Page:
NVV: Walk me through the typical process once a startup approaches you.
GM: The first thing is really about spending some time with the entrepreneurs and walking through the model, their go-to-market strategy, etc.
If we don’t have a prior relationship, we’ll really want to try to develop that because it’s such a relationship play. And it’s that important because all companies will go through good times and tough times, and we’ll want to make sure we’ve got the right partner on the other side.
We’ll also dig into the model, dig into the product, dig into their go-to-market, and really try to understand and evaluate the milestones associated with getting to their next round of funding. These are value-creation milestones. We’re essentially looking to understand the probability of a company attracting more outside capital. If they can’t, then we want to know more about the existing investor syndicate, so we’re not the only ones at the table.
We’d then put together a proposal that would spell out all the mechanics, including the pricing. It includes the amount we’d be willing to do, maybe with some available up front and some available based on milestones so we’re funding their growth. We also spell out the interest-only period, the amortization period, the warrants, the interest rate, and then some high level legal terms we would include in the documents and highlight in the term sheet — similar to a VC term sheet.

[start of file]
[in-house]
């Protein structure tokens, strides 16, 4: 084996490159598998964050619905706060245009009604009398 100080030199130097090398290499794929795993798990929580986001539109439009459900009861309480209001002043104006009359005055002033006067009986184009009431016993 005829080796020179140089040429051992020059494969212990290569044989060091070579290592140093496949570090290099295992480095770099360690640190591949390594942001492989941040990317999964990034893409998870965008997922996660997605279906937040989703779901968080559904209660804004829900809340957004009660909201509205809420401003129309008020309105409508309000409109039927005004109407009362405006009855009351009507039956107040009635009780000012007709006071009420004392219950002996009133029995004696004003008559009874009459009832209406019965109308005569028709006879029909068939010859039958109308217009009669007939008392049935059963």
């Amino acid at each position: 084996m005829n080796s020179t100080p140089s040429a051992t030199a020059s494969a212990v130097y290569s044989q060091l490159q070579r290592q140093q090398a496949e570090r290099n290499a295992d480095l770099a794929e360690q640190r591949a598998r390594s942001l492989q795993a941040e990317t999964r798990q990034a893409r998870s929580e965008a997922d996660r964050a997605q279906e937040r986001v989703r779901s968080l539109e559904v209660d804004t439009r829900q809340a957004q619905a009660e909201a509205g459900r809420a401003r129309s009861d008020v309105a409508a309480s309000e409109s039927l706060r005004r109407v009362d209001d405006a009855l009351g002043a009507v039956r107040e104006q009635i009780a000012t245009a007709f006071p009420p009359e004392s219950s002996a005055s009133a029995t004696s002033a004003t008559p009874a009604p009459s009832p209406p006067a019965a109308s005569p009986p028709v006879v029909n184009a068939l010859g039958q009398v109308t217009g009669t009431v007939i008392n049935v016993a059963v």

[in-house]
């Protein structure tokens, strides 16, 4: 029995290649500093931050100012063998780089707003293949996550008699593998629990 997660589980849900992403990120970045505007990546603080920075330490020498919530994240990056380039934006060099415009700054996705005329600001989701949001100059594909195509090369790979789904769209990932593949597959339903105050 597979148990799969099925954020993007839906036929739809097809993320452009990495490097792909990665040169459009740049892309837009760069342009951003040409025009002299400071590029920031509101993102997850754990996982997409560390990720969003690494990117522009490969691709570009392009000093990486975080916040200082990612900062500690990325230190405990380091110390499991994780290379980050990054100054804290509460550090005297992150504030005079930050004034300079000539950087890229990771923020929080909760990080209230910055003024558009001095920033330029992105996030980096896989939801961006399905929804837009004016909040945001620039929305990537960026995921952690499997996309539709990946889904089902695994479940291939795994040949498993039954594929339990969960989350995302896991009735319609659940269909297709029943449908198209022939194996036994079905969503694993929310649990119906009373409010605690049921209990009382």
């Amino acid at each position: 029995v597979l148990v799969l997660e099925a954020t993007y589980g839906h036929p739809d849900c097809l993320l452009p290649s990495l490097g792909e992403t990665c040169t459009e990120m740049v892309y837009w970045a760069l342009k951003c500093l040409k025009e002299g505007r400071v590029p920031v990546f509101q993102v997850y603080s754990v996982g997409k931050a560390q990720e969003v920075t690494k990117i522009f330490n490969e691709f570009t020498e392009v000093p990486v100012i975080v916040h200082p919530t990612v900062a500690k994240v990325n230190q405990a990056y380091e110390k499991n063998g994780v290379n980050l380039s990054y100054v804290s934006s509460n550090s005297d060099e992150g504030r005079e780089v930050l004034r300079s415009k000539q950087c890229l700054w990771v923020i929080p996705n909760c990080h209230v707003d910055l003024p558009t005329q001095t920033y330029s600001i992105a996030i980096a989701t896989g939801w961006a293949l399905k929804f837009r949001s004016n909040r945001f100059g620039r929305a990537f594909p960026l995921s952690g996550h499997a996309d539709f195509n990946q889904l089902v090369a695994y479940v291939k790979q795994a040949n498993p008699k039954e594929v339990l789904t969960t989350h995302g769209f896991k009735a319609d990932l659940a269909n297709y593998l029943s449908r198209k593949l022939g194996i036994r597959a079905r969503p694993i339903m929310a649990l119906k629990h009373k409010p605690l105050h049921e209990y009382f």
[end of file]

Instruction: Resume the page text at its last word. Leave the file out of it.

In terms of negotiation, there are always hot buttons. It could be with the entrepreneur or the investors. But overall, it’s a really efficient process. Investors have typically seen our term sheets and documents before, and the startup’s lawyers have seen these too, so everyone knows the standard and what to expect. The fact that the process can be much smoother and quicker can actually be a benefit.
NVV: What do debt providers look for in a company’s track record? Traction and revenue? Business model? Previous capital raised?
GM: We look at things very much like a VC investor. We’d look at the team — if they’re a repeat entrepreneur, have a good track record, have built a quality team, and so on. We also look at whether we’ve had a prior relationship with them, whether good or bad. Then we look at our relationships with the company’s current investors.
We also consider the market opportunity. Are they way ahead of the market? Are they entering one of maybe many raises down the road, or are they late to the game? Maybe there are many players in the market where some have already been acquired and prices looked good. Or maybe there aren’t enough chairs left in the market for latecomers.